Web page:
"F for Fake" (1974)

This is Orson Welles performing a filmic improvisation on the theme of "documentary":

He has received a heap of footage from art dealer and director François Reichenbach, who has been interviewing the world's most famous art forger (Elmyr de Hory) for a television special. They, along with Elmyr's biographer, the charismatic Clifford Irving, are all frequenters of the decadent resort community on Ibiza, and are all in some way implicated in artistic fraud.

For a time it appears that Clifford Irving - who does most of his interviews while a tiny monkey obsessively grooms his sideburns - may be the only honest man (or shall we, following one of the strands of the film's meditations on creativity, call this a "non-artist") among them, but then, as they are editing F for Fake, it is revealed that Irving's famous, exclusive biography of the reclusive Howard Hughes has, in fact, been a giant hoax. Experts are unable to detect that his letters from Hughes are in fact forgeries, representatives of Hughes' corporate empire are so baffled by their boss's inaccessibility and penchant for using doubles that they can't authenticate or invalidate the book, and when the tycoon himself arranges for a telephone interview with reporters to denounce Irving and assert that the two had never met, Irving (in a masterstroke of fakery) asserts that the interview was the work of an imposter.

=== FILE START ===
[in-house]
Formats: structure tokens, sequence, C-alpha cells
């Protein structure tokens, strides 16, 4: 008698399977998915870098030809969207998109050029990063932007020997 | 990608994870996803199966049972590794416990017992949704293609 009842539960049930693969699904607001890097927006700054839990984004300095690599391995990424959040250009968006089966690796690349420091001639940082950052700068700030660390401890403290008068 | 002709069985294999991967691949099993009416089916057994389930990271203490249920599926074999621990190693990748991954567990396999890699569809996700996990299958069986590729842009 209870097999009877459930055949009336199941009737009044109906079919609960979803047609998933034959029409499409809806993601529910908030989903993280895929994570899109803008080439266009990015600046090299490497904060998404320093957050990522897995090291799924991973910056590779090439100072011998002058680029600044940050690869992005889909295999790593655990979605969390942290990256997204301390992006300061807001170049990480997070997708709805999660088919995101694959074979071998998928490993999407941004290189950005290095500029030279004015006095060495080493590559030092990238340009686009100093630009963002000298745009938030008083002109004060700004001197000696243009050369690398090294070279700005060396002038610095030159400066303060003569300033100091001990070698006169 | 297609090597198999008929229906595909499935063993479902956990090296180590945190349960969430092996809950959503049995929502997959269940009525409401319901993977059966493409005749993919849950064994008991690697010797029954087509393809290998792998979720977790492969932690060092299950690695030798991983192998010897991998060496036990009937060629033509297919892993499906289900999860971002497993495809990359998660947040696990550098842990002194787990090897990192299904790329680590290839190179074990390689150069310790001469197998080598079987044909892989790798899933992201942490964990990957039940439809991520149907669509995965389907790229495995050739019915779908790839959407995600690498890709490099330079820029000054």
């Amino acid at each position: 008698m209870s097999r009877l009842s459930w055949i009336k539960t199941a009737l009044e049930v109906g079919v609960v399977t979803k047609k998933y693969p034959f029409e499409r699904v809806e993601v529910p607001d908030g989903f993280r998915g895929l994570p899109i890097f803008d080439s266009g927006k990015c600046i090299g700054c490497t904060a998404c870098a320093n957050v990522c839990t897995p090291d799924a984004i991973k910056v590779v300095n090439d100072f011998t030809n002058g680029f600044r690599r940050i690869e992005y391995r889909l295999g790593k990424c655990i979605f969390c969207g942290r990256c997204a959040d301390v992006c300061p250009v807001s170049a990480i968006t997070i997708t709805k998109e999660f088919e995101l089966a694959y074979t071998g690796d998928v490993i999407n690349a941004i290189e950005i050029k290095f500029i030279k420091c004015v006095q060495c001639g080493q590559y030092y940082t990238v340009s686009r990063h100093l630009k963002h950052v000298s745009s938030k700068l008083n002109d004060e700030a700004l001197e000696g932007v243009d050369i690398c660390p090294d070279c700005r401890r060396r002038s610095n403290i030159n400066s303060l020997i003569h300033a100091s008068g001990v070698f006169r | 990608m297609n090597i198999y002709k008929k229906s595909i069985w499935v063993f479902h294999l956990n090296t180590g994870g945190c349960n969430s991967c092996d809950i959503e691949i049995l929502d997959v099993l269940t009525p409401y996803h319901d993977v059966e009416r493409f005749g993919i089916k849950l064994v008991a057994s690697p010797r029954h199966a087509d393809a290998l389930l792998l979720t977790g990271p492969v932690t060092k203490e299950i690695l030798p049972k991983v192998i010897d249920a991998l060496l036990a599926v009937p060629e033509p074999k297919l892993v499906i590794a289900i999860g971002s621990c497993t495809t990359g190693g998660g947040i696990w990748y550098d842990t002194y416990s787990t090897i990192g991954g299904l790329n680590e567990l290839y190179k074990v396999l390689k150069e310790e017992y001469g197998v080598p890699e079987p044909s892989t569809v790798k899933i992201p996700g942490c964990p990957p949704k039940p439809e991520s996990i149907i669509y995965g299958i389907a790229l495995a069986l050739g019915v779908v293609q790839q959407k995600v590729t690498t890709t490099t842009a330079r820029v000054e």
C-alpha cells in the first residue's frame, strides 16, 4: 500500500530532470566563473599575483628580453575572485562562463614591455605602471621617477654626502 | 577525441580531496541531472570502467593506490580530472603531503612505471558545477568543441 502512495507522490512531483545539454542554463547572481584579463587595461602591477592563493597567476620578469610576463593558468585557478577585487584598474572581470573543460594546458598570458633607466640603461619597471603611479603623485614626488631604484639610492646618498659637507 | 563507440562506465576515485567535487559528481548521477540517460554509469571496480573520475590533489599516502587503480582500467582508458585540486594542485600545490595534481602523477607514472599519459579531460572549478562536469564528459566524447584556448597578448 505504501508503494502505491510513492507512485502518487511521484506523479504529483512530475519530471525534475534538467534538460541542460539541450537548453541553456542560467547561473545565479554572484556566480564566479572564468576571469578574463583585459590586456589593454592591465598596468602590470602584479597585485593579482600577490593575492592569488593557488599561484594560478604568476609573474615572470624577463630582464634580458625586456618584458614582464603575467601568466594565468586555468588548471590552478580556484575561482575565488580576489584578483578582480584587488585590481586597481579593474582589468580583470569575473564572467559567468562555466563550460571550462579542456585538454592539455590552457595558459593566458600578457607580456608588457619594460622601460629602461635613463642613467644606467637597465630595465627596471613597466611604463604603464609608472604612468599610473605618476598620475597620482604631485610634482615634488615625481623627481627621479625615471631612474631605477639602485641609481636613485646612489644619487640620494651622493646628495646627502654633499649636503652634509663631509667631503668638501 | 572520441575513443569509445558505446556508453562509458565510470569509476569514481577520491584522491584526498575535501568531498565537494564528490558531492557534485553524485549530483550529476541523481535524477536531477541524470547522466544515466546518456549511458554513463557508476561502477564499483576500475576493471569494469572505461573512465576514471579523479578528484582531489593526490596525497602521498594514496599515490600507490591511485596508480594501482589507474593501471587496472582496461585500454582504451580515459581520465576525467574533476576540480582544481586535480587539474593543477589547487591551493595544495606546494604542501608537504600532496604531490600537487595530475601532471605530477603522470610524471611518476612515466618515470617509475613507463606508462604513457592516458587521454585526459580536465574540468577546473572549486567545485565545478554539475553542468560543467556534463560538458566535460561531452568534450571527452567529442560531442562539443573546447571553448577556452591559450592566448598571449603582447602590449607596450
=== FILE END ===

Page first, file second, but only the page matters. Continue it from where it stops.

Meanwhile, Welles reflects on the authenticity of Elmyr's art (which is indistinguishable from the "real thing," and is said to populate all the world's major galleries), the nature of value in the world of creativity, and his own hoaxy past (famously, in a fake news broadcast based on H.G. Wells's novel The War of the Worlds, on the day before Halloween, 1938, he convinced a significant portion of the radio audience that their nation had been invaded by Martians). What I am telling you is absolutely true, he keeps assuring us - you MUST believe this. And with every passing assurance we squirm a little more, soothed by the most beautiful of all film voices, but ever unsure that he is, in fact, trustworthy.

This was, I must admit, by far the best film I have seen in some time; the only film I have watched in several months that has generated enough excitement in me that it produced the instant need to see it several more times. The film opens with a spellbinding (ha!) sequence of magician's patter from Welles, which is so closely tied to metafilmic shots of preparations for shooting and seam-revealing editing that my very first thought was "Would that the makers of The Illusionist had paid more attention to this film before producing their own reflection of illusion and cinema."

The philosophical, aesthetic and ontological concerns of the film are thrilling enough, but the editing (combining Reichenbach's footage with later interviews and narration done by Welles) is stunning, prescient, and breath-takingly influential. It has a dizzy, associative ingenuity that hearkens back to experimental Soviet cinema and Bunuel and looks forward to the imagistic frenzy that has, perhaps, gotten a bad rap in music videos (which provide, it seems to me, one of the most reliable systems for funding experimental cinema in our culture).